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4 Entrepreneurial Presidents of the Past: What Can You Learn From These Major Figures in the Business World?
  • 24 January 2017
  • Eric Michaels

4 Entrepreneurial Presidents of the Past: What Can You Learn From These Major Figures in the Business World?

Many former United States presidents were very successful businessmen. Here are some small business lessons that you can learn from four entrepreneurial presidents of the past.

1. Warren G. Harding: Look for the value in a struggling business

Warren G. Harding took advantage of an opportunity that he discovered early on in his career. In 1884, Harding bought the struggling Marion Star along with two partners, according to the Miller Center. As Harding had previously worked in the newspaper business as a reporter, he was able to use his past experience to keep the Marion Star afloat. In fact, over the next five years, Harding was able to achieve moderate success with the Marion Star. The lesson here is that it may be valuable for you to seek out the potential profit that could come with taking over a failing business. If you have the background and insights necessary to turn this business around, you may want to consider making the necessary investments.

2. George W. Bush: Do what you love

Many entrepreneurs launch companies that allow them to do what they love on a daily basis. But it is important to note that you should also keep your interests in mind when you make investments. If you need a little inspiration, look no further than George W. Bush, the 43rd president of the United States. A lifelong baseball fan, Bush invested $500,000 as part of a group purchase of the Texas Rangers in 1989, according to the Center for Public Integrity. Just nine years later, Bush and his partners sold the team for $250 million, and Bush saw a 25-fold return on his investment. Sometimes the stars do not align in such a way that entrepreneurs can easily do what they love, but the dream is always worth chasing.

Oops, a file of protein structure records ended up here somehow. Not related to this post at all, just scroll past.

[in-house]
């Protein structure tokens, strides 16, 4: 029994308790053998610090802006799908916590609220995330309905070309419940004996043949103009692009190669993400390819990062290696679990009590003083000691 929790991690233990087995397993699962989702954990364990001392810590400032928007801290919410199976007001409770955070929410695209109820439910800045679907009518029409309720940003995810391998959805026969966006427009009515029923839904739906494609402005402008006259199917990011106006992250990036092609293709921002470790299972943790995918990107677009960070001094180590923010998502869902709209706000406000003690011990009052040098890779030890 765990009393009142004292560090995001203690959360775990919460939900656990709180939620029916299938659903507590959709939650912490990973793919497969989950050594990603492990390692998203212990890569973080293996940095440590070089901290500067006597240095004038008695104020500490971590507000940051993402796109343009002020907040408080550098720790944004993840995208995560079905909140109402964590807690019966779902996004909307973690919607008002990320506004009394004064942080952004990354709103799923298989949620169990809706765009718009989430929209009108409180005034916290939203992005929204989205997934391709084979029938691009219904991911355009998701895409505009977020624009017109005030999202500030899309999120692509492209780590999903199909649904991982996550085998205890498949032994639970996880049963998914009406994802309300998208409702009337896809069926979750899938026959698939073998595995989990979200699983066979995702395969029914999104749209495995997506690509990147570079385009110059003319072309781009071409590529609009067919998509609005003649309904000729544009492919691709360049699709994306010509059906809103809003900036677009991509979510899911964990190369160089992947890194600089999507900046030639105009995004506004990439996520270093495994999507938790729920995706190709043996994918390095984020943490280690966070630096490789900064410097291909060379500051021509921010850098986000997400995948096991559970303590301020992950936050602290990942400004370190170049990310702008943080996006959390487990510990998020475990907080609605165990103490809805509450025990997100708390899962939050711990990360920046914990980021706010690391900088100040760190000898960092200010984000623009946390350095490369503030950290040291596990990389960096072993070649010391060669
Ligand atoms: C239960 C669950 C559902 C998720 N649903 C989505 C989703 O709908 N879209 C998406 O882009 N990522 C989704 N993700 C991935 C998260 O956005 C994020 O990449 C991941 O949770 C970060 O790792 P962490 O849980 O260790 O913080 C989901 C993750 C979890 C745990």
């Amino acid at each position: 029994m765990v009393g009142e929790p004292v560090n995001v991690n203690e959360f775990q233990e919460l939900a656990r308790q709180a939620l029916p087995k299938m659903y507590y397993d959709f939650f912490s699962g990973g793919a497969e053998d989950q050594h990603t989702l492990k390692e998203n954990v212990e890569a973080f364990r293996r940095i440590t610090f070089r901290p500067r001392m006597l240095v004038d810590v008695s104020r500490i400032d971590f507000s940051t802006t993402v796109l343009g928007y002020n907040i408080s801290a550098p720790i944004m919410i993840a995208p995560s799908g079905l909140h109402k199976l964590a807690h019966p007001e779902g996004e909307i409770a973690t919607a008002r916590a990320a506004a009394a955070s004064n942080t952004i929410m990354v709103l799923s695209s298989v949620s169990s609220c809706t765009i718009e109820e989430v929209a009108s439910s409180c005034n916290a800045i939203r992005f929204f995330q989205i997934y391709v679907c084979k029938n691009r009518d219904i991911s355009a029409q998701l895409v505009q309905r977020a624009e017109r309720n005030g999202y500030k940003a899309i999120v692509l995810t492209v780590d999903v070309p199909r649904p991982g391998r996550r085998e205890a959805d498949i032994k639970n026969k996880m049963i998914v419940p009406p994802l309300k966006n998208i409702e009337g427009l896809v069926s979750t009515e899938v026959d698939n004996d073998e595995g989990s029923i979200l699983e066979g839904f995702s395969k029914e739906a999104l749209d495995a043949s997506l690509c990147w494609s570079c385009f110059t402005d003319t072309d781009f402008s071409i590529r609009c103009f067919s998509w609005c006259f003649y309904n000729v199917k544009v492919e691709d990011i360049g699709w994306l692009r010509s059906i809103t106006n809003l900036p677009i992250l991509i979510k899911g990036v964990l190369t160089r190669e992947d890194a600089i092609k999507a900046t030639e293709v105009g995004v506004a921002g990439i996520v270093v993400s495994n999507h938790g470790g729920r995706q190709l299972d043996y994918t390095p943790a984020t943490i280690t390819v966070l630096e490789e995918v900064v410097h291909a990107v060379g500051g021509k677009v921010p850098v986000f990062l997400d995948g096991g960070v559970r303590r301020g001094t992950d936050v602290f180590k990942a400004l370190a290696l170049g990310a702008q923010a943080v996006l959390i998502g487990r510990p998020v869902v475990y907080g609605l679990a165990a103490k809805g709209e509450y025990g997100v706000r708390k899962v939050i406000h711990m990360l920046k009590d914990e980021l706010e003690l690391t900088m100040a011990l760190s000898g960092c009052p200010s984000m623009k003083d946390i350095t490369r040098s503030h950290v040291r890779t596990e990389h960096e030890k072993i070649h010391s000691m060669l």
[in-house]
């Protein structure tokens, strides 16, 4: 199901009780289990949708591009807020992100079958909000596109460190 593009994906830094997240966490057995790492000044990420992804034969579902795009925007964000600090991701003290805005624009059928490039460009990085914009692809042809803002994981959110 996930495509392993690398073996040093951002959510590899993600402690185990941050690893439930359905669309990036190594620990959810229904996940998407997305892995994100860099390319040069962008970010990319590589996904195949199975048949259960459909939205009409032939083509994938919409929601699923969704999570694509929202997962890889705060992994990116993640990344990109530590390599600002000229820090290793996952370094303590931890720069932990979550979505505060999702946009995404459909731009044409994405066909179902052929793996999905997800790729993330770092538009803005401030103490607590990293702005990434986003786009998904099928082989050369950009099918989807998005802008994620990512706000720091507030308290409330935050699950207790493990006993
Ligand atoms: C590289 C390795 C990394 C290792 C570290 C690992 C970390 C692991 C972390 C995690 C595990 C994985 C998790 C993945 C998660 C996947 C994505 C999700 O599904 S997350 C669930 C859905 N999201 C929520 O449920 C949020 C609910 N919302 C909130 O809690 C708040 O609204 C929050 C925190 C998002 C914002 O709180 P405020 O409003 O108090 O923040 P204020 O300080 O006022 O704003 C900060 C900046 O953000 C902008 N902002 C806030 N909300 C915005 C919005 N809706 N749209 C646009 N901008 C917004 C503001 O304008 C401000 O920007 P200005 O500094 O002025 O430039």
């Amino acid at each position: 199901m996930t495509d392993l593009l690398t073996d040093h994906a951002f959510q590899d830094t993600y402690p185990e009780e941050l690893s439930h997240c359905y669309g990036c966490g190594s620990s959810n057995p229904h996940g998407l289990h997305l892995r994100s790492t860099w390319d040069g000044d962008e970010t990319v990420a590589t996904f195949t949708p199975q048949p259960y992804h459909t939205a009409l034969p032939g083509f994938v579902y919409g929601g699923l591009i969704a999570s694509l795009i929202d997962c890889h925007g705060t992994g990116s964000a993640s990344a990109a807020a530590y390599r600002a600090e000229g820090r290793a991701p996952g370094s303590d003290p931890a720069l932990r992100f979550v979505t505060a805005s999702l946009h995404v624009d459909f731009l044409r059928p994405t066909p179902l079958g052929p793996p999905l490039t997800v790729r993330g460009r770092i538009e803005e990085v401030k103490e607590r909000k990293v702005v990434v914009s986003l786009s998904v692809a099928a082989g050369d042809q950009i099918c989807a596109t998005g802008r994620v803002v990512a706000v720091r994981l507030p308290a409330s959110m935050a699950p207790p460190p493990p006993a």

3. Jimmy Carter: Respect your family business

Jimmy Carter, the 39th president, was an excellent businessman from a young age. When Carter was just 13 years old, he bought five houses using money he had saved from working on his family farm, according to the Miller Center. Due to the Great Depression, these houses in Plains, Georgia, were on the market for extremely low prices. Young Carter went on to rent these homes out to local families. The obvious lesson here is to keep an eye out for opportunities when you can "buy low" and make your money back quickly.

When Carter's father died of cancer in 1953, the former president realized that his family's peanut farm was at risk. Carter decided to abandon his successful naval career in order to manage the land. By 1959, he was able to make the farm prosperous. It is clear that Carter respected his family business enough to want to find a way to make a failing venture work. When it comes to this business segment, you must establish a clear chain of command and always think ahead to what the future may bring.

4. Franklin D. Roosevelt: Give back to your community

Before taking office, Franklin D. Roosevelt contracted polio, which left him paralyzed from the waist down. According to the Georgia Vocational Rehabilitation Agency, Roosevelt recovered the strength and confidence he needed to continue his political career after he swam in the mineral-rich waters of Warm Springs. This experience inspired Roosevelt to purchase the property and launch the Georgia Warm Springs Foundation, which provides rehabilitative services for those suffering from polio.

As a small business owner, your local store or office plays a large role in your community as a whole. Get inspired by presidents of the past and identify your own meaningful way to give back.

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